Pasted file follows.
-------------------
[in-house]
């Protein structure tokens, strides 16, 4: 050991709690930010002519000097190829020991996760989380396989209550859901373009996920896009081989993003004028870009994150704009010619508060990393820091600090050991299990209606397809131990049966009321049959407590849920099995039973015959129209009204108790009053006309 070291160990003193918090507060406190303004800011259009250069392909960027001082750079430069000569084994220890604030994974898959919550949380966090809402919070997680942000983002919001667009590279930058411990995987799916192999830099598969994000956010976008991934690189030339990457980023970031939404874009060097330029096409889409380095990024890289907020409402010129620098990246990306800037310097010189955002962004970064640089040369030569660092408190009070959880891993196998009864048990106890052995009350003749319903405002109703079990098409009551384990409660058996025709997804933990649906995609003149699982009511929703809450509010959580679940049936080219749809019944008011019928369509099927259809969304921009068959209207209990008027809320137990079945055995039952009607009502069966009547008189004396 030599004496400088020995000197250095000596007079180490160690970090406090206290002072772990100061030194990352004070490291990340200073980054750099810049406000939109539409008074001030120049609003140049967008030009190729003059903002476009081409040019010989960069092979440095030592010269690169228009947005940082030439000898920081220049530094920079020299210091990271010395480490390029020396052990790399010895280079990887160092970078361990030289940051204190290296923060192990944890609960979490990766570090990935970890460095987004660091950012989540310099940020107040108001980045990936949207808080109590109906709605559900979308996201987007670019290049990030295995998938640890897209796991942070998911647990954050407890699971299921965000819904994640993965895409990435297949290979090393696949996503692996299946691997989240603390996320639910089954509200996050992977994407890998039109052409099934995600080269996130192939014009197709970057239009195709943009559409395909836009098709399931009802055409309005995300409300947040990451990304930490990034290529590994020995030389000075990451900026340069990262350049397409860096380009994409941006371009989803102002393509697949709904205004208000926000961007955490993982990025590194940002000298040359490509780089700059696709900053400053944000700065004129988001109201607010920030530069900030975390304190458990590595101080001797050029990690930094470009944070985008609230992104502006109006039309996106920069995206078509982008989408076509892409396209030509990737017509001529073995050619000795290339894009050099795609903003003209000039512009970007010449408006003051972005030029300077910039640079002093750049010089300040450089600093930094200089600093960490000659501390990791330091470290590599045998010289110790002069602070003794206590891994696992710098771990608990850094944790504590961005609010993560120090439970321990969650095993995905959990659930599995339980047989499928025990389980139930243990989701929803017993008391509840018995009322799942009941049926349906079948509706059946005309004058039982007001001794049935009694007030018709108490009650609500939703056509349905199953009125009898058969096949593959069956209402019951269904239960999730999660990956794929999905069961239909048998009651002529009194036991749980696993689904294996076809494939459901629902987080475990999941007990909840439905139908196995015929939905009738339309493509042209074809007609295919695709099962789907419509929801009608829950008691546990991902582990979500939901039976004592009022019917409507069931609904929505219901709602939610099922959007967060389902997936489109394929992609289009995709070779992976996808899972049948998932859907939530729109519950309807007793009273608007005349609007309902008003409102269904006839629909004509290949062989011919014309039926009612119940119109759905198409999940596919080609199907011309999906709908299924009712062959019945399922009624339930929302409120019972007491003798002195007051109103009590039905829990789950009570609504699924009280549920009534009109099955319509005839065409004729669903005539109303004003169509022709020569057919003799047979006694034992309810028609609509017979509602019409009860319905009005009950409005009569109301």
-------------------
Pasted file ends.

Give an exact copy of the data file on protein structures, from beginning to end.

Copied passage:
[in-house]
């Protein structure tokens, strides 16, 4: 050991709690930010002519000097190829020991996760989380396989209550859901373009996920896009081989993003004028870009994150704009010619508060990393820091600090050991299990209606397809131990049966009321049959407590849920099995039973015959129209009204108790009053006309 070291160990003193918090507060406190303004800011259009250069392909960027001082750079430069000569084994220890604030994974898959919550949380966090809402919070997680942000983002919001667009590279930058411990995987799916192999830099598969994000956010976008991934690189030339990457980023970031939404874009060097330029096409889409380095990024890289907020409402010129620098990246990306800037310097010189955002962004970064640089040369030569660092408190009070959880891993196998009864048990106890052995009350003749319903405002109703079990098409009551384990409660058996025709997804933990649906995609003149699982009511929703809450509010959580679940049936080219749809019944008011019928369509099927259809969304921009068959209207209990008027809320137990079945055995039952009607009502069966009547008189004396 030599004496400088020995000197250095000596007079180490160690970090406090206290002072772990100061030194990352004070490291990340200073980054750099810049406000939109539409008074001030120049609003140049967008030009190729003059903002476009081409040019010989960069092979440095030592010269690169228009947005940082030439000898920081220049530094920079020299210091990271010395480490390029020396052990790399010895280079990887160092970078361990030289940051204190290296923060192990944890609960979490990766570090990935970890460095987004660091950012989540310099940020107040108001980045990936949207808080109590109906709605559900979308996201987007670019290049990030295995998938640890897209796991942070998911647990954050407890699971299921965000819904994640993965895409990435297949290979090393696949996503692996299946691997989240603390996320639910089954509200996050992977994407890998039109052409099934995600080269996130192939014009197709970057239009195709943009559409395909836009098709399931009802055409309005995300409300947040990451990304930490990034290529590994020995030389000075990451900026340069990262350049397409860096380009994409941006371009989803102002393509697949709904205004208000926000961007955490993982990025590194940002000298040359490509780089700059696709900053400053944000700065004129988001109201607010920030530069900030975390304190458990590595101080001797050029990690930094470009944070985008609230992104502006109006039309996106920069995206078509982008989408076509892409396209030509990737017509001529073995050619000795290339894009050099795609903003003209000039512009970007010449408006003051972005030029300077910039640079002093750049010089300040450089600093930094200089600093960490000659501390990791330091470290590599045998010289110790002069602070003794206590891994696992710098771990608990850094944790504590961005609010993560120090439970321990969650095993995905959990659930599995339980047989499928025990389980139930243990989701929803017993008391509840018995009322799942009941049926349906079948509706059946005309004058039982007001001794049935009694007030018709108490009650609500939703056509349905199953009125009898058969096949593959069956209402019951269904239960999730999660990956794929999905069961239909048998009651002529009194036991749980696993689904294996076809494939459901629902987080475990999941007990909840439905139908196995015929939905009738339309493509042209074809007609295919695709099962789907419509929801009608829950008691546990991902582990979500939901039976004592009022019917409507069931609904929505219901709602939610099922959007967060389902997936489109394929992609289009995709070779992976996808899972049948998932859907939530729109519950309807007793009273608007005349609007309902008003409102269904006839629909004509290949062989011919014309039926009612119940119109759905198409999940596919080609199907011309999906709908299924009712062959019945399922009624339930929302409120019972007491003798002195007051109103009590039905829990789950009570609504699924009280549920009534009109099955319509005839065409004729669903005539109303004003169509022709020569057919003799047979006694034992309810028609609509017979509602019409009860319905009005009950409005009569109301």